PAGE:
Ukraine said on Tuesday it had shot down six Russian Kinzhal missiles in a single night, thwarting a weapon Moscow has touted as a next-generation hypersonic missile that was all but unstoppable.
It was the first time Ukraine had claimed to have struck an entire volley of multiple Kinzhal missiles, and if confirmed would be a demonstration of the effectiveness of Kyiv's newly deployed Western air defences.
Air raid sirens blared across nearly all of Ukraine early on Tuesday and were heard over the Ukrainian capital and the surrounding region for more than three hours.
"The enemy's mission is to sow panic and create chaos. However, in the northern operational zone (including Kyiv), everything is under complete control," General Serhiy Naev, Commander of the Joint Forces of the Armed Forces, said.
The six Kinzhals were among a volley of 18 missiles Russia fired at Ukraine overnight, lighting up Kyiv with flashes and raining debris after they were blasted from the sky.
It was not clear which Western weapon Ukraine used to defeat the Kinzhals. The Pentagon had no immediate comment.
For its part, Russia's defence ministry claimed to have destroyed a US-built Patriot surface-to-air missile defence system with a Kinzhal missile, the Zvezda military news outlet reported.
But the commander-in-chief of Ukraine's armed forces, Valeriy Zaluzhnyi, said all had been successfully intercepted.
Kyiv authorities said three people were wounded by falling debris.
"It was exceptional in its density - the maximum number of attack missiles in the shortest period of time," Serhiy Popko, head of Kyiv's city military administration, said on Telegram.
Zvezda quoted the Russian ministry as saying the attacks had been aimed at Ukrainian fighting units and ammunition storage sites.
Zaluzhnyi said his forces had intercepted the six Kinzhals launched from aircraft, as well as nine Kalibr cruise missiles from ships in the Black Sea and three Iskanders fired from land.
Earlier this month, Ukraine claimed to have shot down a single Kinzhal missile over Kyiv for the first time using a newly deployed US Patriot air defence system.
The US military confirmed that account but did not say whether the Russian missile was flying at hypersonic speed at the time of the intercept.
The US-based Center for Strategic and International Studies (CSIS) says the Kinzhal rapidly accelerates to Mach 4 (4,900km/h) after launch and may reach speeds of up to Mach 10 – or 10 times the speed of sound. Hypersonic weapons travel at least five times the speed of sound.
"It is worth noting that Russia's designation of the Kinzhal as a 'hypersonic' missile is somewhat misleading, as nearly all ballistic missiles reach hypersonic speeds (ie above Mach 5) at some point during their flight," CSIS wrote on its website, describing the missile.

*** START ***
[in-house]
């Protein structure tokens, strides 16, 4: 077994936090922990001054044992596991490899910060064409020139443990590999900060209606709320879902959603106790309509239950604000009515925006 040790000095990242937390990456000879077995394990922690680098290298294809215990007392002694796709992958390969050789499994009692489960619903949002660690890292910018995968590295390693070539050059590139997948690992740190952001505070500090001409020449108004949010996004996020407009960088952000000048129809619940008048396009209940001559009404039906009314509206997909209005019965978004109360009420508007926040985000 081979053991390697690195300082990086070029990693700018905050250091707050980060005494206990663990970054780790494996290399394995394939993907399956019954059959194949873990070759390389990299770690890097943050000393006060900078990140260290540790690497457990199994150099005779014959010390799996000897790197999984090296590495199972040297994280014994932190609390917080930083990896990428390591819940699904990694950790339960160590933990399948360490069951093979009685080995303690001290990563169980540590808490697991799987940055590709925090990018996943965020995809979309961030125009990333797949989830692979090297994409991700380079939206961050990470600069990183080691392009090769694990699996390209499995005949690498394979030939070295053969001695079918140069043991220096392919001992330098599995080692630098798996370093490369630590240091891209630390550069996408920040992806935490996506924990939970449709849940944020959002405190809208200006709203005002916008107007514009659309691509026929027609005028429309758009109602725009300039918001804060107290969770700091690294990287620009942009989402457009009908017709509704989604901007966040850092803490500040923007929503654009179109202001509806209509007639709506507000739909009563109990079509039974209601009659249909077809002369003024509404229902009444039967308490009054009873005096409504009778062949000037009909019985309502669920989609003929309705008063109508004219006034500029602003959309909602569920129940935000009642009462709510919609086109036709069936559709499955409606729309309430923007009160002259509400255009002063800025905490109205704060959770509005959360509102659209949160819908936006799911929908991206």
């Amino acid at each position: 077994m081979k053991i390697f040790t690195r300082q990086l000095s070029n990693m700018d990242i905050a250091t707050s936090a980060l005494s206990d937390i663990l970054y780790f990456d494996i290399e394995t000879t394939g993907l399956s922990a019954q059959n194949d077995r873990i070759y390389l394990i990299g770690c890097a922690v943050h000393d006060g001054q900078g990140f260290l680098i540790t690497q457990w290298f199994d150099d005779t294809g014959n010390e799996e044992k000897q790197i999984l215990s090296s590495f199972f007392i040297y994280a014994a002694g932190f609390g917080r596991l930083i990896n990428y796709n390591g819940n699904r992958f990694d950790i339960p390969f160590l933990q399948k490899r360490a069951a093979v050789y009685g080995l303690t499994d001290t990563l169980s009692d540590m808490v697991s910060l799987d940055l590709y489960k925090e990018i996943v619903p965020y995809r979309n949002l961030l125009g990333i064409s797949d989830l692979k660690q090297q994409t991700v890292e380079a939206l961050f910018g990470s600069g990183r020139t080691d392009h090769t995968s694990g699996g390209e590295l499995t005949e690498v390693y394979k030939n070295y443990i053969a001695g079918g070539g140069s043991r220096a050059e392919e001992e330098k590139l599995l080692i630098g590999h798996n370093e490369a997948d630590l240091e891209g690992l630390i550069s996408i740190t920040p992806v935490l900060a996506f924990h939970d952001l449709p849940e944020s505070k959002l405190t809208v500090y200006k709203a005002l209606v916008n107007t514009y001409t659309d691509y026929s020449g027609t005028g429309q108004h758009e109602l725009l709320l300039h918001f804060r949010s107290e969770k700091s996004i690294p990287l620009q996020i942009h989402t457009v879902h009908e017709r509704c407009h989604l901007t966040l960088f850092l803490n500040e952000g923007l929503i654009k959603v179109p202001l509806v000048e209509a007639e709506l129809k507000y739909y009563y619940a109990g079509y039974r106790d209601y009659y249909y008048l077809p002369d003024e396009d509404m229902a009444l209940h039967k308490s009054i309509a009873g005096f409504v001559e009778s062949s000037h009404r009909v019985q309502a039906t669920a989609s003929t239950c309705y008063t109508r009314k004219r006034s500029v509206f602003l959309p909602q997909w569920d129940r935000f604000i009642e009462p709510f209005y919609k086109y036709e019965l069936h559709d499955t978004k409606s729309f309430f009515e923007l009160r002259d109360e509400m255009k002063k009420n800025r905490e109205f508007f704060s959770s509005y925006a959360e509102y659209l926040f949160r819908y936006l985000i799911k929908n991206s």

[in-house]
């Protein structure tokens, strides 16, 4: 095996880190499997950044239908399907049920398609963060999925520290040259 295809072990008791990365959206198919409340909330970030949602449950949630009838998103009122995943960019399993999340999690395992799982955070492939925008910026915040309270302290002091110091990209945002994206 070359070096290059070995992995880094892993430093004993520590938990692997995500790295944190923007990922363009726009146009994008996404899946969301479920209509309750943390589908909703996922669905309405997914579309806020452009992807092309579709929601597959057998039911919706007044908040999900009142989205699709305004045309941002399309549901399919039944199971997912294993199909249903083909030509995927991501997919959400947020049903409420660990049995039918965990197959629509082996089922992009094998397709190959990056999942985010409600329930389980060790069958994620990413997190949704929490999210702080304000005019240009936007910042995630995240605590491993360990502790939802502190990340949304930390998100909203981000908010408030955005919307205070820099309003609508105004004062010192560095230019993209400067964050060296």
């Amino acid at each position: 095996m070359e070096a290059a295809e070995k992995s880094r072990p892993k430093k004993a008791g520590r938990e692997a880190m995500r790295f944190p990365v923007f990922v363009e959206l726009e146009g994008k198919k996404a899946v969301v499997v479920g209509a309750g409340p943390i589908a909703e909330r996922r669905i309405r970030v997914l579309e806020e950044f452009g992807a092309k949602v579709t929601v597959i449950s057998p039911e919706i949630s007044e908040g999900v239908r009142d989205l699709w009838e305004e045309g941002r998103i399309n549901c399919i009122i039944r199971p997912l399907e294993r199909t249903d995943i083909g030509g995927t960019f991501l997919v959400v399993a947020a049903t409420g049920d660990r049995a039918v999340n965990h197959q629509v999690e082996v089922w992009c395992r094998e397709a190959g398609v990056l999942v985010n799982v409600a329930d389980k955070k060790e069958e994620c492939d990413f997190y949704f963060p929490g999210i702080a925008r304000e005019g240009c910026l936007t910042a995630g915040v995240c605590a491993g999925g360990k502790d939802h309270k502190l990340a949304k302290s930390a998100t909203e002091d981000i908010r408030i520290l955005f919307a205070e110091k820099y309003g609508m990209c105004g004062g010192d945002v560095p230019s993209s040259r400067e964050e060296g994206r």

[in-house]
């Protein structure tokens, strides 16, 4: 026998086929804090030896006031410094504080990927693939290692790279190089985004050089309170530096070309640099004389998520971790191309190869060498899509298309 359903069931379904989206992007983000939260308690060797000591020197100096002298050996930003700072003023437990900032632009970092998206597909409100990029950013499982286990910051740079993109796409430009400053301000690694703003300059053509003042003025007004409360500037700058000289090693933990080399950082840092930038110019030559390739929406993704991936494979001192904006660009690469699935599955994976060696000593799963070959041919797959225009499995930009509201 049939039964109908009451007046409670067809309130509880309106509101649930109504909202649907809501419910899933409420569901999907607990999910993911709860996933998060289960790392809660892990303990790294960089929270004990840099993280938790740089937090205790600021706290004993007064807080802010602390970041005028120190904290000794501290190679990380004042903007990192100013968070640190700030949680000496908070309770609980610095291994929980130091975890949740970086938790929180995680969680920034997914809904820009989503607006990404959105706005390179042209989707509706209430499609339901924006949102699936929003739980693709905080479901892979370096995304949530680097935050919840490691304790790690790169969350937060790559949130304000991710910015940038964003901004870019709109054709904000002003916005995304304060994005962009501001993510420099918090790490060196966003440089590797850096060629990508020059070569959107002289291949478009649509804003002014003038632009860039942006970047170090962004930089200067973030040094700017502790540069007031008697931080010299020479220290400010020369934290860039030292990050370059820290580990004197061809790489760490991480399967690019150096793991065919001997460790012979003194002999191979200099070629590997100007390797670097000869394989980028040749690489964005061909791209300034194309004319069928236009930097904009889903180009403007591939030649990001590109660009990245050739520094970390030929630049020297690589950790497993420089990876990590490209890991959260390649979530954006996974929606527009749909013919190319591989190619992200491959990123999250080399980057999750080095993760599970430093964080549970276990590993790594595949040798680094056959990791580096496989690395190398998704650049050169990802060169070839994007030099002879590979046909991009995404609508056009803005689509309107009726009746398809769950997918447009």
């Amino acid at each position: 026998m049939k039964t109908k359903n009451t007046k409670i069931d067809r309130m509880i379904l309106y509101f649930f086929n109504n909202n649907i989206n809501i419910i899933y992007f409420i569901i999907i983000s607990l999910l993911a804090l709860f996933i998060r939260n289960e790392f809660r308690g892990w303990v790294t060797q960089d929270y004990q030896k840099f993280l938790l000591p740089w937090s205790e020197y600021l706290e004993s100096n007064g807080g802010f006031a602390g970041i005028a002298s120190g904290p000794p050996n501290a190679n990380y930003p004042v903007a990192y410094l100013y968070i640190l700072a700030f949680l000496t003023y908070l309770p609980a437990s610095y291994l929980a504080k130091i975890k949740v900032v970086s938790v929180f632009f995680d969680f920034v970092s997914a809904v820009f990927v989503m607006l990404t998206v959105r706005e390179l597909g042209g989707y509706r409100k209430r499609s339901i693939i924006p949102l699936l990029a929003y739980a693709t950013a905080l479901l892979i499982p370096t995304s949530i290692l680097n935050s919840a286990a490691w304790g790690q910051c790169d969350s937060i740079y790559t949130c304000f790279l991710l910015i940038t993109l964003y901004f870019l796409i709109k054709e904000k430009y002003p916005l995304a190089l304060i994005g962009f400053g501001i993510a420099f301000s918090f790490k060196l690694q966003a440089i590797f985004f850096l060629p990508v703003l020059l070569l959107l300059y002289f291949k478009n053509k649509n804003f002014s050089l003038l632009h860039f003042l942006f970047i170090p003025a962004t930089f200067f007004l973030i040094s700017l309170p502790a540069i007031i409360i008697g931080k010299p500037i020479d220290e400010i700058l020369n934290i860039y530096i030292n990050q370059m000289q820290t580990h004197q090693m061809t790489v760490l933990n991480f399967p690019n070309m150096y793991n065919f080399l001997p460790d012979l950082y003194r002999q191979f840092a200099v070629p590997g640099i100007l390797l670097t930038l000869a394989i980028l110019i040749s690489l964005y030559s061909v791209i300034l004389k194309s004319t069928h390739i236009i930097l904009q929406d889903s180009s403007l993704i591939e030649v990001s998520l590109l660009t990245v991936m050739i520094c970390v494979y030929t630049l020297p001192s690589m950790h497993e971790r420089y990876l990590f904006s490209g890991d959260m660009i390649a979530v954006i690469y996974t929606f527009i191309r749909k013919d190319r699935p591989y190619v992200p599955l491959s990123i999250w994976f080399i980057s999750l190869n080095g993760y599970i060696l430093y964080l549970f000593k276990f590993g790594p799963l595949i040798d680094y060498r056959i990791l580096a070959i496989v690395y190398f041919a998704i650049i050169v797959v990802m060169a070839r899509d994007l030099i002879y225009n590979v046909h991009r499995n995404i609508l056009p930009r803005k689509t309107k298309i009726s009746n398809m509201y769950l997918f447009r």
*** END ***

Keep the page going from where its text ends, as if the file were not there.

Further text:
The Kinzhal missile, whose name means dagger, can carry conventional or nuclear warheads up to 2,000km. Russia used the weapon in warfare for the first time in Ukraine last year and has only acknowledged firing the missiles on a few occasions.
Russian President Vladimir Putin has frequently touted the Kinzhal as proof of world-beating Russian military hardware, capable of taking on Nato.
With Ukrainian forces preparing to go on the offensive against Russia's invasion for the first time in six months, Moscow is now launching long-range air strikes at the highest frequency of the war.
It has launched eight drone and missile volleys so far this month, compared to weekly during the winter and a lull in March and April. Kyiv says it has been shooting most down.
Ukrainian troops have reclaimed about 20 square km (7.5 square miles) of land around Bakhmut in recent days but Russian forces had advanced slightly in the embattled eastern city itself, Deputy Defence Minister Hanna Maliar said on Tuesday.
Maliar, who indicated previously that the Ukrainian advances around Bakhmut were not part of a broader counteroffensive, said on the Telegram messaging app that developments there "should not be taken out of context".
She reiterated that Russia was sending in new paratroopers and added: "Heavy battles continue with different results."
The past week has seen Ukrainian forces make their biggest gains on the battlefield since last November, on the northern and southern outskirts of Bakhmut.
Moscow has acknowledged that some of its troops have retreated but denies that its battle lines are crumbling.
Kyiv's upcoming counteroffensive is expected to take advantage of hundreds of modern tanks and armoured vehicles sent by the West this year.
It would mark the next major phase of the war after a huge Russian winter offensive that failed to capture significant new territory despite the bloodiest ground combat in Europe since World War Two.
Moscow mounted its full-scale invasion of Ukraine in February last year and now claims to have annexed around a sixth of its neighbour's territory. Ukraine turned back Russian troops from the outskirts of Kyiv early in the war and recaptured territory in two counteroffensives in the second half of 2022, but has kept its forces on the defensive since November.
Russia says its invasion was necessary to counter threats to its security posed by Ukraine's growing ties to the West. Kyiv and its allies call it an unprovoked war of conquest, and Kyiv says it won't stop fighting until all Russian forces leave its land.